Choosing an Incorrectly Sized Pot
When repotting time does come around, there are a few potential mistakes you need to avoid, from soil choice to watering. However, the mistake that can have the biggest impact on long-term growth is the size of the pot you choose.
Some houseplant owners believe that repotting into a much larger pot will leave more space for the plant to expand, ultimately making it bigger in the long run. While that can be true for quick-growing and spreading plants, it’s not the case for all plants.
Most houseplants prefer to be slightly rootbound. This results in faster stem and leaf growth rather than root expansion and development. If given a pot that is too large, slower-growing houseplants will take much longer to spread into the new spaces and may slow growth above the soil during this time. This excess soil can also hold onto too much water as there are no roots to wick it away, leading to potential problems with root rot.
When repotting, it’s generally best to choose a pot only one to two sizes up at most. There are, as always, exceptions to the rule, but this practice will be suitable for most tropical houseplants.
Similar to people believing a larger pot will lead to better growth, many also equate fertilizing with faster growth.
Rather than reading the instructions, you may fertilize too often or add too much, believing that it will make the plant grow quicker or better. Even worse, you could be adding fertilizer when the plant is stressed in an attempt to revive it, only ending up making the problems worse.
Regular fertilizing is an important part of your houseplant care routine. However, it needs to be done carefully and sparingly. When you overfertilize, additional salts build up in the soil that end up burning the plant rather than improving growth.
Always fertilize according to the instructions on the packaging. Even better, only apply fertilizer at half strength if your plants are growing well, upping the dose only when they need an extra boost.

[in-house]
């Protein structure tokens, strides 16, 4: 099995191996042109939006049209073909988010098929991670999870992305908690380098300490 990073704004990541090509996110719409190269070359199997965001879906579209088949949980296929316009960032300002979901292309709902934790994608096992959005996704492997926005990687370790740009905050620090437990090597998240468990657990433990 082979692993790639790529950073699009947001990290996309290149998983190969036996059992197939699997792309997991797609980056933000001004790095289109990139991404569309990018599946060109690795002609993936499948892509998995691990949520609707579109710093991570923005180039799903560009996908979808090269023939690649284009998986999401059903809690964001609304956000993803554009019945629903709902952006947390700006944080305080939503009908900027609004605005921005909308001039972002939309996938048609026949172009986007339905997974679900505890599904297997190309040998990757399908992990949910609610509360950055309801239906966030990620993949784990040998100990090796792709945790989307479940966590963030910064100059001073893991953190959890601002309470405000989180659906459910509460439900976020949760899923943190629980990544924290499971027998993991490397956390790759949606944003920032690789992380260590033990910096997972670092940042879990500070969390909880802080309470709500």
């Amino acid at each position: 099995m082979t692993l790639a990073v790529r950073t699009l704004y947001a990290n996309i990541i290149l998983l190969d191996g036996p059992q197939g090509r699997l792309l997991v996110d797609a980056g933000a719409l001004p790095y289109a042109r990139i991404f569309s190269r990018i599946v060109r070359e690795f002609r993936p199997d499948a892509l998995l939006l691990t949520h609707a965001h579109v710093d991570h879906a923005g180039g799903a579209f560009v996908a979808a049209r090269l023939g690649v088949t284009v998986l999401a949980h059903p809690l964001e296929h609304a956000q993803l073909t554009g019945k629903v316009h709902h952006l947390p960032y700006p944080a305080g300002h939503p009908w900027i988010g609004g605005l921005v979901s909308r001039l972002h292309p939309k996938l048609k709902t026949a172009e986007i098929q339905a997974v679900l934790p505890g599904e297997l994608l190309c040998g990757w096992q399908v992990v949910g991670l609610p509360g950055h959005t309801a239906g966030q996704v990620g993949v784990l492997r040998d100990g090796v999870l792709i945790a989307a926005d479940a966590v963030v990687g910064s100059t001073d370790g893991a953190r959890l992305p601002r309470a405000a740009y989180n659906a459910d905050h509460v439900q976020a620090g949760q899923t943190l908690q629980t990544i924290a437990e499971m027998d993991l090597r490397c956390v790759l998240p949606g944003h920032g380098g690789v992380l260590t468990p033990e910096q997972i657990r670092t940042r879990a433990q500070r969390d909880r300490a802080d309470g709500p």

Not Cleaning The Leaves
Like anything in your home, plants can also gather dust and debris that settles indoors. Besides making the previously glossy leaves look dull and unsightly, this dust can also impact the growth of your plant by restricting its ability to photosynthesize. This is especially true for big-leafed plants like the Monstera, which may need this done more often.
Photosynthesis is the process plants use to make their own ‘food’ for growth. Using water, carbon dioxide and sunlight to fuel the process, plants are able to grow and sustain themselves. Dust limits the absorption of sunlight and ultimately photosynthesis, causing slow or stunted growth in your houseplants.
It may seem like an unnecessary or purely aesthetic task, but wiping down the leaves every couple of weeks can go a long way to improving the growth of your plants. And, with a damp cloth and a few free minutes, you’ll be done in no time.
Not Understanding Your Plant’s Specific Needs
All these points are general to most common houseplants. However, not all houseplants are made equal. As we already know, some are more difficult to care for than others, some have certain requirements that set them apart from others, and so on.
For example, some indoor gardeners with very bright homes choose to grow succulents or cacti indoors. The requirements of these plants are far from the standard tropical houseplants most newbies start with. Applying the same care will quickly lead to their demise, so it’s important to understand their needs specifically.
Variegated plants are another example, needing slightly brighter light (depending on the type of variegation) to maintain their color and growth. Without doing your research, you may treat them as you would any other houseplant, causing further growth problems.
Before you buy any plant, start by checking the label. Then, do your research on that exact species to manage its needs. While most don’t differ from standard houseplant care, many do and missing that can end up being a big mistake.
Fussing Over Your Plants
And finally, the biggest mistake we all make at some point is to fuss over our houseplants. You may have the best intentions, but giving your plants too much attention and worrying about their every need usually causes more problems than it solves. Overwatering, overfertilizing, stresses from changing environments and many more issues are caused by caring too much.
Even for so-called ‘black thumbs’, your houseplants will generally be happier with more neglect than too much attention. They are more resilient than you may think, so avoid killing them with kindness.
So, now that you know the most common mistakes that most house plant owners make, you can start to avoid them! If for some reason you’ve seen some of these mistakes happen to your plant already, the good news is that many of them can be remedied if you identify the problem and act quickly. Overall, proper care and maintenance is important, so just watch out for signs of distress, and do your best to care for your houseplant as soon as you see them!